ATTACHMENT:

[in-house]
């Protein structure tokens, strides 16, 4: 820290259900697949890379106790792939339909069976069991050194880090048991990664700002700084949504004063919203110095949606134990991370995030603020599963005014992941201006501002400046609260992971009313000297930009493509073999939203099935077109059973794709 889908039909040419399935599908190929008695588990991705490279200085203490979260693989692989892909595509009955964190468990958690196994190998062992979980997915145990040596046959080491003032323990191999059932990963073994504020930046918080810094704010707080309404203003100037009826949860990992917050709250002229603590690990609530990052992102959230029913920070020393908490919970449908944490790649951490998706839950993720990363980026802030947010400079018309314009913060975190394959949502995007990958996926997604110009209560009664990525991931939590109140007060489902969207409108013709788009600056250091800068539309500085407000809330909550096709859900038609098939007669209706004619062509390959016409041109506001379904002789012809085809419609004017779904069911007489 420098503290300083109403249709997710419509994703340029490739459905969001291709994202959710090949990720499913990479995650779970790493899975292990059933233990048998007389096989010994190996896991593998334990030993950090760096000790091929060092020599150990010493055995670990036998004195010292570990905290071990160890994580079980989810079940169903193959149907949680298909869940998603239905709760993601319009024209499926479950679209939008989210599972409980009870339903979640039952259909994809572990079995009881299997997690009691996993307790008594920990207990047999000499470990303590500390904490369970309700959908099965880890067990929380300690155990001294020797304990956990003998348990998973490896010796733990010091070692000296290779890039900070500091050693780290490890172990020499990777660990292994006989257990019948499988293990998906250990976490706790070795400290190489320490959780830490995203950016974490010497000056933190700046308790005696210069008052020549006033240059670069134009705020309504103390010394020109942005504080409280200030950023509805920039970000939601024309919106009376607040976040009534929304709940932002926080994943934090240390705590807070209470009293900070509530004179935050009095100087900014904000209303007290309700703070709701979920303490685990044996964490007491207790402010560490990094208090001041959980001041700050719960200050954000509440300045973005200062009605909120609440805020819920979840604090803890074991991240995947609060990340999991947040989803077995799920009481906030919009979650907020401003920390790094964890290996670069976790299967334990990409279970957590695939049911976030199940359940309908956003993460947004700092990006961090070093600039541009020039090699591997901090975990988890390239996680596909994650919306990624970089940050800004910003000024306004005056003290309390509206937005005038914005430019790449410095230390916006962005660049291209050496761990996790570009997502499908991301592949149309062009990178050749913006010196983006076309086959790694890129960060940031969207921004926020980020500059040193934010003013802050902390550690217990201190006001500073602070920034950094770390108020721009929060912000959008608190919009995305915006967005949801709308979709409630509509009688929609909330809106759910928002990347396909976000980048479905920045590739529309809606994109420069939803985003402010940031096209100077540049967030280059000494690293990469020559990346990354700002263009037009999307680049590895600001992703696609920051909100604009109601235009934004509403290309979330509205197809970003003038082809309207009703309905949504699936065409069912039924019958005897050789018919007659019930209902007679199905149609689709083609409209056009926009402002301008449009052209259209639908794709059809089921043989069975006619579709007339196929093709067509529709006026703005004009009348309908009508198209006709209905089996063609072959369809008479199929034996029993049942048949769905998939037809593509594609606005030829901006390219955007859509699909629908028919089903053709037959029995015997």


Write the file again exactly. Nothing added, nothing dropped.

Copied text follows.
[in-house]
């Protein structure tokens, strides 16, 4: 820290259900697949890379106790792939339909069976069991050194880090048991990664700002700084949504004063919203110095949606134990991370995030603020599963005014992941201006501002400046609260992971009313000297930009493509073999939203099935077109059973794709 889908039909040419399935599908190929008695588990991705490279200085203490979260693989692989892909595509009955964190468990958690196994190998062992979980997915145990040596046959080491003032323990191999059932990963073994504020930046918080810094704010707080309404203003100037009826949860990992917050709250002229603590690990609530990052992102959230029913920070020393908490919970449908944490790649951490998706839950993720990363980026802030947010400079018309314009913060975190394959949502995007990958996926997604110009209560009664990525991931939590109140007060489902969207409108013709788009600056250091800068539309500085407000809330909550096709859900038609098939007669209706004619062509390959016409041109506001379904002789012809085809419609004017779904069911007489 420098503290300083109403249709997710419509994703340029490739459905969001291709994202959710090949990720499913990479995650779970790493899975292990059933233990048998007389096989010994190996896991593998334990030993950090760096000790091929060092020599150990010493055995670990036998004195010292570990905290071990160890994580079980989810079940169903193959149907949680298909869940998603239905709760993601319009024209499926479950679209939008989210599972409980009870339903979640039952259909994809572990079995009881299997997690009691996993307790008594920990207990047999000499470990303590500390904490369970309700959908099965880890067990929380300690155990001294020797304990956990003998348990998973490896010796733990010091070692000296290779890039900070500091050693780290490890172990020499990777660990292994006989257990019948499988293990998906250990976490706790070795400290190489320490959780830490995203950016974490010497000056933190700046308790005696210069008052020549006033240059670069134009705020309504103390010394020109942005504080409280200030950023509805920039970000939601024309919106009376607040976040009534929304709940932002926080994943934090240390705590807070209470009293900070509530004179935050009095100087900014904000209303007290309700703070709701979920303490685990044996964490007491207790402010560490990094208090001041959980001041700050719960200050954000509440300045973005200062009605909120609440805020819920979840604090803890074991991240995947609060990340999991947040989803077995799920009481906030919009979650907020401003920390790094964890290996670069976790299967334990990409279970957590695939049911976030199940359940309908956003993460947004700092990006961090070093600039541009020039090699591997901090975990988890390239996680596909994650919306990624970089940050800004910003000024306004005056003290309390509206937005005038914005430019790449410095230390916006962005660049291209050496761990996790570009997502499908991301592949149309062009990178050749913006010196983006076309086959790694890129960060940031969207921004926020980020500059040193934010003013802050902390550690217990201190006001500073602070920034950094770390108020721009929060912000959008608190919009995305915006967005949801709308979709409630509509009688929609909330809106759910928002990347396909976000980048479905920045590739529309809606994109420069939803985003402010940031096209100077540049967030280059000494690293990469020559990346990354700002263009037009999307680049590895600001992703696609920051909100604009109601235009934004509403290309979330509205197809970003003038082809309207009703309905949504699936065409069912039924019958005897050789018919007659019930209902007679199905149609689709083609409209056009926009402002301008449009052209259209639908794709059809089921043989069975006619579709007339196929093709067509529709006026703005004009009348309908009508198209006709209905089996063609072959369809008479199929034996029993049942048949769905998939037809593509594609606005030829901006390219955007859509699909629908028919089903053709037959029995015997």